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Giant malleefowl

Giant malleefowl
Temporal range: Pliocene–Pleistocene
Fossil remains from the Naracoote Caves
Scientific classification Edit this classification
Domain: Eukaryota
Kingdom: Animalia
Phylum: Chordata
Class: Aves
Order: Galliformes
Family: Megapodiidae
Genus: Progura
(De Vis, 1888)
Species
  • P. gallinacea
  • P. campestris

Progura is an extinct genus of megapode that was native to Australia. It was described from Plio-Pleistocene deposits at the Darling Downs and Chinchilla in southeastern Queensland by Charles De Vis.

Taxonomy

Eggshell

Comparison of Australian megapodes showed that Progura was closely related to the living malleefowl (Leipoa ocellata), though the fossil species P. gallinacea was considerably larger than the living one. A second species, P. naracoortensis, was described in 1974 by van Tets from deposits in the Naracoorte Caves of southeastern South Australia with differing size and leg proportions. It was formerly considered a synonym of P. gallinacea, on the grounds of sexual dimorphism.[1] However in a 2017 review of Cenozoic megapodes, P. naracoortensis was found to be distinct from P. gallinacea and therefore reassigned to the genus Latagallina [2] In the 2017 review, a new second species, Progura campestris was created for Pleistocene material from the Nullarbor Plain.

Description

Its weight was estimated by van Tets to vary from 4–7 kg (8-15 lb). The proportions of the long bones were similar to, though larger and more robust than, those of the malleefowl, and it had a relatively broader bill, head and body. The deep keel on the sternum indicates that it was capable of flight.[3] The thylacine may have been a predator of Progura, as it was adapted to killing large ground-dwelling birds (since its comparatively moderate bite force was more suited to hollow avian bones), such as the Tasmanian nativehen and Tasmanian emu.[4]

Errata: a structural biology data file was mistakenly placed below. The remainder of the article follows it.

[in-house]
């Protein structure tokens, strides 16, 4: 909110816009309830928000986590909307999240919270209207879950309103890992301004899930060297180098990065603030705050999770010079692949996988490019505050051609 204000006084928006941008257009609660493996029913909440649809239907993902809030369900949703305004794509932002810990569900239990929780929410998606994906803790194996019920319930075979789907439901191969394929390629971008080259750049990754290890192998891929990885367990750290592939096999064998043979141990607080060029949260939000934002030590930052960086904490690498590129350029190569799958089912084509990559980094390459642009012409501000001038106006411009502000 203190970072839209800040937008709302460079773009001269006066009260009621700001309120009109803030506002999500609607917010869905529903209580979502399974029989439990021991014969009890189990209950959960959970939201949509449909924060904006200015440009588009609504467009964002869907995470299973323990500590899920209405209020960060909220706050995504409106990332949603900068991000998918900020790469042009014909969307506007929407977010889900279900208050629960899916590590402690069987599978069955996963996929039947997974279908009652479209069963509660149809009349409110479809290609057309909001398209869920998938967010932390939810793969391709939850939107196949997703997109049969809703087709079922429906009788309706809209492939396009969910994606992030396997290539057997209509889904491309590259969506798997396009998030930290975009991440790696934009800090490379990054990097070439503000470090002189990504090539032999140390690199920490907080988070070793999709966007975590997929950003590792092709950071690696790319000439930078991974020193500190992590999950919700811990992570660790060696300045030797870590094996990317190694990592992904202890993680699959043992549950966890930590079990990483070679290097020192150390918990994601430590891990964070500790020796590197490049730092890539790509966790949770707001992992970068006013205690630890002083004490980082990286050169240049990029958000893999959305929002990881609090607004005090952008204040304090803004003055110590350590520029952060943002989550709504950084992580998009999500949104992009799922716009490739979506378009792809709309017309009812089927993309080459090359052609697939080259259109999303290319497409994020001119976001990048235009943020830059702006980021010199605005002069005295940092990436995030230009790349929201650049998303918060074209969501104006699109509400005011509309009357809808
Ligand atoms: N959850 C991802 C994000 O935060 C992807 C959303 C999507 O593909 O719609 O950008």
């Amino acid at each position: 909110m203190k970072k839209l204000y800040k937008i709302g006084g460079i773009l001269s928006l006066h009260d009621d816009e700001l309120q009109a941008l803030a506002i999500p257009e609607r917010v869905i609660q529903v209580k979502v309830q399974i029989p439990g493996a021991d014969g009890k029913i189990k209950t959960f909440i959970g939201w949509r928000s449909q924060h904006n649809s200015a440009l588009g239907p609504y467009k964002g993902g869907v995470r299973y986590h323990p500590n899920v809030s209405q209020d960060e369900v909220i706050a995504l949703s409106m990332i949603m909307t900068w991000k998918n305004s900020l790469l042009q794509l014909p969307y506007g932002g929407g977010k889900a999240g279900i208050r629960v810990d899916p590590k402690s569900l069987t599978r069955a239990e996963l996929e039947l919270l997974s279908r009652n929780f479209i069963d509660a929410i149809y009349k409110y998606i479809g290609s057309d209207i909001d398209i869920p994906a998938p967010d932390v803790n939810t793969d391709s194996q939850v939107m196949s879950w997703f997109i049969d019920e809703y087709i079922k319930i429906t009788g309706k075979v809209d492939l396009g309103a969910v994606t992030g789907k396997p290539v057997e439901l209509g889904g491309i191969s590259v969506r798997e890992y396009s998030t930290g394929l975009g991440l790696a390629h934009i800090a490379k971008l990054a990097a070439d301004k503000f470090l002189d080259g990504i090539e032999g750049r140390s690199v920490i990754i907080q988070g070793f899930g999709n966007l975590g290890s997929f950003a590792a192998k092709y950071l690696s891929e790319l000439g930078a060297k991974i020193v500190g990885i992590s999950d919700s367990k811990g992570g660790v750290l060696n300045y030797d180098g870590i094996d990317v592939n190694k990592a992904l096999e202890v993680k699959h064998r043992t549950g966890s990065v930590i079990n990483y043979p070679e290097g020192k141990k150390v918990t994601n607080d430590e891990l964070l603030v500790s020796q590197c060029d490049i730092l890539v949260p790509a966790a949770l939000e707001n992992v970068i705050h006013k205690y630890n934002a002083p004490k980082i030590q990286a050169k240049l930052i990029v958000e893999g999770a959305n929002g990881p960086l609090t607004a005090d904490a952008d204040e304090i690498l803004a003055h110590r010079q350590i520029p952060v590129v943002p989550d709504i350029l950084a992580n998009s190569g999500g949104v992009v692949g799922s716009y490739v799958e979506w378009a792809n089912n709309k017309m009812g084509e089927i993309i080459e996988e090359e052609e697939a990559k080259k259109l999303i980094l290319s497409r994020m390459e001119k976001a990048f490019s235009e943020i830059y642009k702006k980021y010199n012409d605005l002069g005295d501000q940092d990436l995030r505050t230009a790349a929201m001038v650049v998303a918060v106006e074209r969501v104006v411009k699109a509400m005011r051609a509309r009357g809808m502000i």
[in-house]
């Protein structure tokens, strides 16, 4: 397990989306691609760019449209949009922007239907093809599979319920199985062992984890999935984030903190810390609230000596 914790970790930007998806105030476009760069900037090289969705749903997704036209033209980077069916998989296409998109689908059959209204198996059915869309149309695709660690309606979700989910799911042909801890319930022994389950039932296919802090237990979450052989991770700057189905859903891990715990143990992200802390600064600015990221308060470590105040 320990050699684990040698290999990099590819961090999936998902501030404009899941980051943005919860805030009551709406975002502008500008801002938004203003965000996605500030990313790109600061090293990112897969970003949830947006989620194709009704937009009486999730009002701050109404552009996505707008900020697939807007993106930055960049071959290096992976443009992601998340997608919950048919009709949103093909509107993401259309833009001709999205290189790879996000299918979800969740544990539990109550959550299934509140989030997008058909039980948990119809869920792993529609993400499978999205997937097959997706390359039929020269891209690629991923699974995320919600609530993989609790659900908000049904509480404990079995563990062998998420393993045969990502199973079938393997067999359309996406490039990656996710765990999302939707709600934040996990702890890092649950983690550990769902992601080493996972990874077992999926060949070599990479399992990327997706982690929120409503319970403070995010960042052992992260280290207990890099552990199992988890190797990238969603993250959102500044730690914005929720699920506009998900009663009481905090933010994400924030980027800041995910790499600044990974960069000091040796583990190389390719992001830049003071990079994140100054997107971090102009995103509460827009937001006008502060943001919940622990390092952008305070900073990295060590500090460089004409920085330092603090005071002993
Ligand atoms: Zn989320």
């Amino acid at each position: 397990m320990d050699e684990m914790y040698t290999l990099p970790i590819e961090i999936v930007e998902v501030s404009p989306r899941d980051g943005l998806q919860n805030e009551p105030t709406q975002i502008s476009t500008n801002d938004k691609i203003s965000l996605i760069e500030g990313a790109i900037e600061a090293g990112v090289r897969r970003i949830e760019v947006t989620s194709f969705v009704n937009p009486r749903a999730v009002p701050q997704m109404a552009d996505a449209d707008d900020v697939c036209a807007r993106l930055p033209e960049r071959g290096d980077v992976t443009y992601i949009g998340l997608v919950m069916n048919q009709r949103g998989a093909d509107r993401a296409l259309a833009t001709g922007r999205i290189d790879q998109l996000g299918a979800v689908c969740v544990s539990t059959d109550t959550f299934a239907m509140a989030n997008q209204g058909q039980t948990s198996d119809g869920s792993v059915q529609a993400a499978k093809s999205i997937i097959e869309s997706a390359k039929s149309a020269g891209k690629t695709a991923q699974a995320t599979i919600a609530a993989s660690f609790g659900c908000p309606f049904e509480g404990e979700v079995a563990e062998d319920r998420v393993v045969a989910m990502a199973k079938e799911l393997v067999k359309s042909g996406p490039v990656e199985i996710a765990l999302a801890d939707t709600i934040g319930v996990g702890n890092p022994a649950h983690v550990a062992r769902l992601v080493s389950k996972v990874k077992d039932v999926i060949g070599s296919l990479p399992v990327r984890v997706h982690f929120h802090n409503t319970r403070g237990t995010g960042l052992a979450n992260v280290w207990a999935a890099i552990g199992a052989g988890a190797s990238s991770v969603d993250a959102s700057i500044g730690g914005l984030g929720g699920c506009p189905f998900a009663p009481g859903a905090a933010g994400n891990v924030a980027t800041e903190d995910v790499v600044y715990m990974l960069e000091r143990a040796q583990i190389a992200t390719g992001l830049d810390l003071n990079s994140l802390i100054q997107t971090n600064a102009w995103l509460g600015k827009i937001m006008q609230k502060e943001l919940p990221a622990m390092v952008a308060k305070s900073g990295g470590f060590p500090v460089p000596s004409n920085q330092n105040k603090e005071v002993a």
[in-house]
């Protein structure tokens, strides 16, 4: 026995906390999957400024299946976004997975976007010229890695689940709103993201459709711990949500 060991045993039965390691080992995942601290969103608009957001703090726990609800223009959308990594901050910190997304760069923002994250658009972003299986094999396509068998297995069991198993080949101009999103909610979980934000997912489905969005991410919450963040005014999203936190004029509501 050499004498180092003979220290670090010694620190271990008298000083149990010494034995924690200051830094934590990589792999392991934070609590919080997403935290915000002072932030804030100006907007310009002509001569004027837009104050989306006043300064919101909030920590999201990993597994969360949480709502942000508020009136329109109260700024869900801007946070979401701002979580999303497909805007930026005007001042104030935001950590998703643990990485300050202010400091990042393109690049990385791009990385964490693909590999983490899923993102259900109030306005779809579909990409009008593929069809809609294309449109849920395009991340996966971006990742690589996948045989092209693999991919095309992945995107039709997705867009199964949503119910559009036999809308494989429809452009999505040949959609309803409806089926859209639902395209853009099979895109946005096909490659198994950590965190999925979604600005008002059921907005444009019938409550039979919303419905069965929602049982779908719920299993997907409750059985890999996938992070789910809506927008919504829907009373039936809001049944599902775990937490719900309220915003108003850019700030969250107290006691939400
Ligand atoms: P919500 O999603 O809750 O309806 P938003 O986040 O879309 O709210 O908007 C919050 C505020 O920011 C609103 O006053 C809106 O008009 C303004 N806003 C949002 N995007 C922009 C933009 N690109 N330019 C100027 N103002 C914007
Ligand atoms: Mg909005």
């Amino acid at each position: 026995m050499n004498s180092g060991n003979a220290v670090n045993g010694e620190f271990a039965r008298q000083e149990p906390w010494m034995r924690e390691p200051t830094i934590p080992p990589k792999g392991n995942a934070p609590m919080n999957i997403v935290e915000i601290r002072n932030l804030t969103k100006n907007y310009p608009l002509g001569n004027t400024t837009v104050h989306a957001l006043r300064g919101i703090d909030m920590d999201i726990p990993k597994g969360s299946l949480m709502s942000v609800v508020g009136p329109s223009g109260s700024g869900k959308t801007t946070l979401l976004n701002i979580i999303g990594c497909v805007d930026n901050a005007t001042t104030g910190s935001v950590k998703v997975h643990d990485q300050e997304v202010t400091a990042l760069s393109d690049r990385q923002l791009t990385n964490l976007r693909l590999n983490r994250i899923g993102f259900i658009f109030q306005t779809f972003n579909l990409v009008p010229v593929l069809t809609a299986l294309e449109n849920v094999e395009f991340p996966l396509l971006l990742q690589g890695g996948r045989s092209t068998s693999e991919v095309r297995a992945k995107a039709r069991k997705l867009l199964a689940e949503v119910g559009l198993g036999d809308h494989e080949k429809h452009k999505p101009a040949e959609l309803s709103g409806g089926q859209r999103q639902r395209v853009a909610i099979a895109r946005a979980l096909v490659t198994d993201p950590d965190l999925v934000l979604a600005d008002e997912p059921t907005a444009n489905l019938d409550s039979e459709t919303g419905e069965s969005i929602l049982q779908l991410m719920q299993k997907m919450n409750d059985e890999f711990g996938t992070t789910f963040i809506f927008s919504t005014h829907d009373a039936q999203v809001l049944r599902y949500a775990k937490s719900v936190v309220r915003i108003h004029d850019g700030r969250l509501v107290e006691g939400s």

Eggs

Eggs previously assigned to Genyornis are now considered to have belonged to the giant malleefowl.[5] Therefore, data on dromornithid diet and chronology can actually be ascribed to this bird, instead.[6] It is believed that P. gallinacea buried its eggs in warm sand or soil.[7]

References

  1. ^ Boles, W.E. (2008). "Systematics of the fossil Australian giant megapodes Progura (Aves: Megapodiidae)". Oryctos. 7: 195–295.
  2. ^ Elen shute; Gavin J.Prideaux; Trevor H.Worthy (2017). "Taxonomic review of the late Cenozoic megapodes (Galliformes: Megapodiidae) of Australia". Royal Society Open Science. 4 (6): 170233. doi:10.1098/rsos.170233. PMC 5493918. PMID 28680676.
  3. ^ Rich, P.V.; van Tets, G.F.; Knight, F., eds. (1985). Kadimakara: Extinct Vertebrates of Australia. Melbourne: Pioneer Design Studio. pp. 195–199. ISBN 0-909674-26-4.
  4. ^ Tall turkeys and nuggety chickens: large 'megapode' birds once lived across Australia 14 June, 2017 10.49am AEST
  5. ^ Grellet-Tinner, Gerald; Spooner, Nigel A.; Worthy, Trevor H. (February 2016). "Is the Genyornis egg of a mihirung or another extinct bird from the Australian dreamtime?". Quaternary Science Reviews. 133: 147–164. doi:10.1016/j.quascirev.2015.12.011. hdl:2328/35952.
  6. ^ A case of mistaken identity for Australia’s extinct big bird
  7. ^ "Ancient bird like 'a kangaroo-sized flying turkey'". BBC News. 2017-06-14. Retrieved 2017-06-15.

Further reading

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Giant malleefowl
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